He proposes an alternative understanding of the role serotonin may play:

An antidepressant like Paxil or Prozac, these new studies suggest, is most likely not acting as a passive signal-strengthener. It does not, as previously suspected, simply increase serotonin or send more current down a brain’s mood-maintaining wire. Rather, it appears to change the wiring itself. Neurochemicals like serotonin still remain central to this new theory of depression, but they function differently: as dynamic factors that make nerves grow, perhaps forming new circuits.

This still doesn’t explain the variation in responses to psychotropics. He acknowledges as much and alludes to the need for new typologies of depression. (Remember the dark ages when we talked about endogenous vs. exogenous depressions?)

The layers of speculation can obscure or illuminate just how crude our understandings of depression and the brain are. This, along with the history of psychiatric fads and abuses, makes one wonder if we should proceed a little more cautiously and work a little harder to capitalize on non-pharmacological tools like exercise and social support.

How Exercise Can Prime the Brain for Addiction


This makes sense, but is a weird thing to think about. Drug addiction may be more difficult to kick if it became habitual while exercise if part of your routine:


It does indicate that shedding an addiction acquired when a person has been exercising could be extra challenging, he says.

“But, really, what the study shows,” he continues, “is how profoundly exercise affects learning.”

When the brains of the mice were examined, he points out, the runners had about twice as many new brain cells as the animals that had remained sedentary, a finding confirmed by earlier studies. These cells were centered in each animal’s hippocampus, a portion of the brain critical for associative learning, or the ability to associate a new thought with its context.

So, the researchers propose, the animals that had been running before they were introduced to cocaine had a plentiful supply of new brain cells primed to learn. And what they learned was to crave the drug. Consequently, they had much more difficulty forgetting what they’d learned and moving on from their addiction.

That same mechanism appeared to benefit animals that had started running after becoming addicted. Their new brain cells helped them to rapidly learn to stop associating drug and place, once the cocaine was taken away, and start adjusting to sobriety.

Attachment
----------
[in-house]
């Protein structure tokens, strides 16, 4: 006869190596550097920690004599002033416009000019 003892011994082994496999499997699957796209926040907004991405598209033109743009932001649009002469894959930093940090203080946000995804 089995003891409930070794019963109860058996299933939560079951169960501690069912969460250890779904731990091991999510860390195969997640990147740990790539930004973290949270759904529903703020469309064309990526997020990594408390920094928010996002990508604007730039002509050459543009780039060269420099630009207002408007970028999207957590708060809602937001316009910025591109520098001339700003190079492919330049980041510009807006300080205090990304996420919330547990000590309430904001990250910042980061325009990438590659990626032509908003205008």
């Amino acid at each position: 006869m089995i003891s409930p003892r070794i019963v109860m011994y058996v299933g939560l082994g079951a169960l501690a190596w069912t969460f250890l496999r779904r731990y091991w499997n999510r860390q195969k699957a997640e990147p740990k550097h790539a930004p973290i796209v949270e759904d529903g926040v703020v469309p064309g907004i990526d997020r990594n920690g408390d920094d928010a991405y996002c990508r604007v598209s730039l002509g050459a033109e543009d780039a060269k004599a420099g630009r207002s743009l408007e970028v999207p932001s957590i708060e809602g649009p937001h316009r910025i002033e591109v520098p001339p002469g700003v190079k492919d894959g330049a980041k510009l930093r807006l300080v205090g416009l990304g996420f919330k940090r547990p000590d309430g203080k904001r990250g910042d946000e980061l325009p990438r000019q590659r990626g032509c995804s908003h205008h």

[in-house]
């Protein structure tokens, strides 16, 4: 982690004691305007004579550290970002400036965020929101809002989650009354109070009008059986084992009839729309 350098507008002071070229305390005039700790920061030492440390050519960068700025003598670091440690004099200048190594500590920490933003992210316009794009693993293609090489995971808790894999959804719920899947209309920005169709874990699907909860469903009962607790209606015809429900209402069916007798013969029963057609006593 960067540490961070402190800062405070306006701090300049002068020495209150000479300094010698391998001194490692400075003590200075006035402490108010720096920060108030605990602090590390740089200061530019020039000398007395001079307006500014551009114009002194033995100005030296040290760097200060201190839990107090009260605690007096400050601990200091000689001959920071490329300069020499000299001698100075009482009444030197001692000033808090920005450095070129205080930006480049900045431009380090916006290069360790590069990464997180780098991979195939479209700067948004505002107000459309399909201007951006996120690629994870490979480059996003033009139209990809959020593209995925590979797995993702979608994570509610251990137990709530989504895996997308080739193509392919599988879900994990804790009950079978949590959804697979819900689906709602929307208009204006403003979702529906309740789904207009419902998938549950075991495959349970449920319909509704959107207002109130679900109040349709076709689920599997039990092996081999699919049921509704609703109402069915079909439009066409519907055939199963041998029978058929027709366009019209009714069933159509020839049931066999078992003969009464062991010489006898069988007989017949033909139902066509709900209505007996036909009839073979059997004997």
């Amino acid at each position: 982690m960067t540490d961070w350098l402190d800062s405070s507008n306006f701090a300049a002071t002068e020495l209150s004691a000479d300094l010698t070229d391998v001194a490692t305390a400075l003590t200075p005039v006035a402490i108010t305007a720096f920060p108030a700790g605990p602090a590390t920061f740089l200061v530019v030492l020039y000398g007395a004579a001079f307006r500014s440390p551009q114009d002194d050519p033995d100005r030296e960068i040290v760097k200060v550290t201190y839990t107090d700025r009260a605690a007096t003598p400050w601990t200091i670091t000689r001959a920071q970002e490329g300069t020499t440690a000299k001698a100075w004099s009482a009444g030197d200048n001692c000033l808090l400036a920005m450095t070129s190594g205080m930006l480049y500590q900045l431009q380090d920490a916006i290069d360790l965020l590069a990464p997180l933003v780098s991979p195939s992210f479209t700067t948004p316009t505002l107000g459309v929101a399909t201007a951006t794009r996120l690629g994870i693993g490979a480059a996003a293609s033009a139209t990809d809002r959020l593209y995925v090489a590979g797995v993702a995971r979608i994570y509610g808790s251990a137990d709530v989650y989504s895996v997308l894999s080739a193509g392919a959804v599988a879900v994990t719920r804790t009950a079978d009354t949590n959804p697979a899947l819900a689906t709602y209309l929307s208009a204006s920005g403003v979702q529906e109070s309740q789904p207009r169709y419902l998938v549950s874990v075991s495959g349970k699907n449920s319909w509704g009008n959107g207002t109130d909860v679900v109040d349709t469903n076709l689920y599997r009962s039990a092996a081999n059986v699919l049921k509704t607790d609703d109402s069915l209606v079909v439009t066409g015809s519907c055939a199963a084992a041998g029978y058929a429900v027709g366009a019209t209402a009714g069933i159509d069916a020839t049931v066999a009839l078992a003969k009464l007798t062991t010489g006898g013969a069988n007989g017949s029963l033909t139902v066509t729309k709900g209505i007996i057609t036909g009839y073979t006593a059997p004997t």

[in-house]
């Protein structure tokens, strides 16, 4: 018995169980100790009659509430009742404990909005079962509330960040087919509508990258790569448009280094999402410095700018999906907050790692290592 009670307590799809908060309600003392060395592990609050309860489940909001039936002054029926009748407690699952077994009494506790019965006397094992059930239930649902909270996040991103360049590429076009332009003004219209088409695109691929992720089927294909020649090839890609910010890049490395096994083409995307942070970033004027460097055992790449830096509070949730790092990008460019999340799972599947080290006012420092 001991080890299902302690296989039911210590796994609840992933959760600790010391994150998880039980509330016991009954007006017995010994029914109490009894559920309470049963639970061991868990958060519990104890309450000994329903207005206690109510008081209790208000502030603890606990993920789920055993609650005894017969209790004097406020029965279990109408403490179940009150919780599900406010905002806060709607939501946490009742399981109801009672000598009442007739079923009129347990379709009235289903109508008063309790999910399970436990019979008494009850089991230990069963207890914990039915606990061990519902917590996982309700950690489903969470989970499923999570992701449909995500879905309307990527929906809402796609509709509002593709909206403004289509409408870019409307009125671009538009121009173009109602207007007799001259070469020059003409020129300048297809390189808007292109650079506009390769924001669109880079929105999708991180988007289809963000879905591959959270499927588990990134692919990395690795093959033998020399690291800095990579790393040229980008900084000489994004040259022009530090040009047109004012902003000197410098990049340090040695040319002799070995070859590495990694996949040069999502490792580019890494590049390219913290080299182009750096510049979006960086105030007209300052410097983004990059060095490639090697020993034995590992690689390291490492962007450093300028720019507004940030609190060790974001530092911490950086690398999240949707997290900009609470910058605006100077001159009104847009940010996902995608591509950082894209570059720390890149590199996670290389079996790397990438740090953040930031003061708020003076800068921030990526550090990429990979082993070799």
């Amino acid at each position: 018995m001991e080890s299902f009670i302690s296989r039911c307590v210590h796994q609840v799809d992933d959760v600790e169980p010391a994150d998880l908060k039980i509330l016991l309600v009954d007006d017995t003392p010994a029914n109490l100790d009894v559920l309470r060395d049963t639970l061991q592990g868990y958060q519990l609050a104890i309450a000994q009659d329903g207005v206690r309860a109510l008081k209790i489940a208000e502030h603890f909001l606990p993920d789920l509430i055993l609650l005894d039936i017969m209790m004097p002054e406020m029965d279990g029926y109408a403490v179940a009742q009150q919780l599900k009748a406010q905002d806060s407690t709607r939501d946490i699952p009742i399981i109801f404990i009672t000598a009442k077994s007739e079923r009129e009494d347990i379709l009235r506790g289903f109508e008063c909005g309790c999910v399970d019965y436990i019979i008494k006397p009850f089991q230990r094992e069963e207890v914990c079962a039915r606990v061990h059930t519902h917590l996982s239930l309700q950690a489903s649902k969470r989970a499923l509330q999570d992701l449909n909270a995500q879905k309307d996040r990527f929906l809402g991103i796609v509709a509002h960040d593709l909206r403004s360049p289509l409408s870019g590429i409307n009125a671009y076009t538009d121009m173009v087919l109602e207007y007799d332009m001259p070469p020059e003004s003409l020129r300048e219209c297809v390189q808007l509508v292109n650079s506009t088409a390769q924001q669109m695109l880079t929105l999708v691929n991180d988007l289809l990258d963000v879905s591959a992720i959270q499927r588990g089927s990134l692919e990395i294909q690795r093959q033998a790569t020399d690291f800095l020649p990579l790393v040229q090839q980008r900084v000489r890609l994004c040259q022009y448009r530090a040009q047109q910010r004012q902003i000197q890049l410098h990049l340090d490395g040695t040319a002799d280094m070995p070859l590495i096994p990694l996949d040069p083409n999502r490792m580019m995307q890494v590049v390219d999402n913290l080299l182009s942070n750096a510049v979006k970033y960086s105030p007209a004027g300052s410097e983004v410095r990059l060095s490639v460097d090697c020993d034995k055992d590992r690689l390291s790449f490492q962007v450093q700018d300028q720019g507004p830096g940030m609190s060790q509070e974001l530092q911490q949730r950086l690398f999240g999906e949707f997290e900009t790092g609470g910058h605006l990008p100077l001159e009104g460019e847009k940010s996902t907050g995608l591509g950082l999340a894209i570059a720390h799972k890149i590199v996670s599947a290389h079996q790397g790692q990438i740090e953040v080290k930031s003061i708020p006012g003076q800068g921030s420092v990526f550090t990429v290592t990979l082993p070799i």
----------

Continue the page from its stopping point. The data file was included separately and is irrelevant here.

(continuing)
“Fundamentally, the results are encouraging,” Dr. Rhodes says. They show that by doubling the production of robust, young neurons, “exercise improves associative learning.”

But the findings also underscore that these new cells are indiscriminate and don’t care what you learn. They will amplify the process, whether you’re memorizing Shakespeare or growing dependent on nicotine.


Top Posts of 2011 #4 – Acquiring addiction?

download (2)Nora Volkow suggests that it is possible to acquire cocaine addiction from a combination of stress and exposure to cocaine:

Dr. Nora Volkow, director of the National Institute on Drug Abuse, has shown in several brain-imaging studies that people addicted to such drugs as cocaine, heroin and alcohol have fewer dopamine receptors in the brain’s reward pathways than nonaddicts. Dopamine is a neurotransmitter critical to the experience of pleasure and desire, and sends a signal to the brain: Pay attention, this is important.

When Dr. Volkow compared the responses of addicts and normal controls with an infusion of a stimulant, she discovered that controls with high numbers of D2 receptors, a subtype of dopamine receptors, found it aversive, while addicts with low receptor levels found it pleasurable.

This finding and others like it suggest that drug addicts may have blunted reward systems in the brain, and that for them everyday pleasures don’t come close to the powerful reward of drugs. There is some intriguing evidence that there is an increase in D2 receptors in addicts who abstain from drugs, though we don’t yet know if they fully normalize with time.

But people are not brains in a jar; we are heavily influenced by our environments, too. The world in which Ms. Winehouse traveled appears to have been awash in illicit drugs and alcohol whose use was not just accepted but encouraged. Even people who aren’t wired for addiction can become dependent on drugs and alcohol if they are constantly exposed to them, studies have found.

Drug use changes the brain. Primates that aren’t predisposed to addiction will become compulsive users of cocaine as the number of D2 receptors declines in their brains, Dr. Volkow noted. And one way to produce such a decline, she has found, is to place the animals in stressful social situations.

A stressful environment in which there is ready access to drugs can trump a low genetic risk of addiction in these animals. The same may be true for humans, too. And that’s a notion many find hard to believe: Just about anyone, regardless of baseline genetic risk, can become an addict under the right circumstances.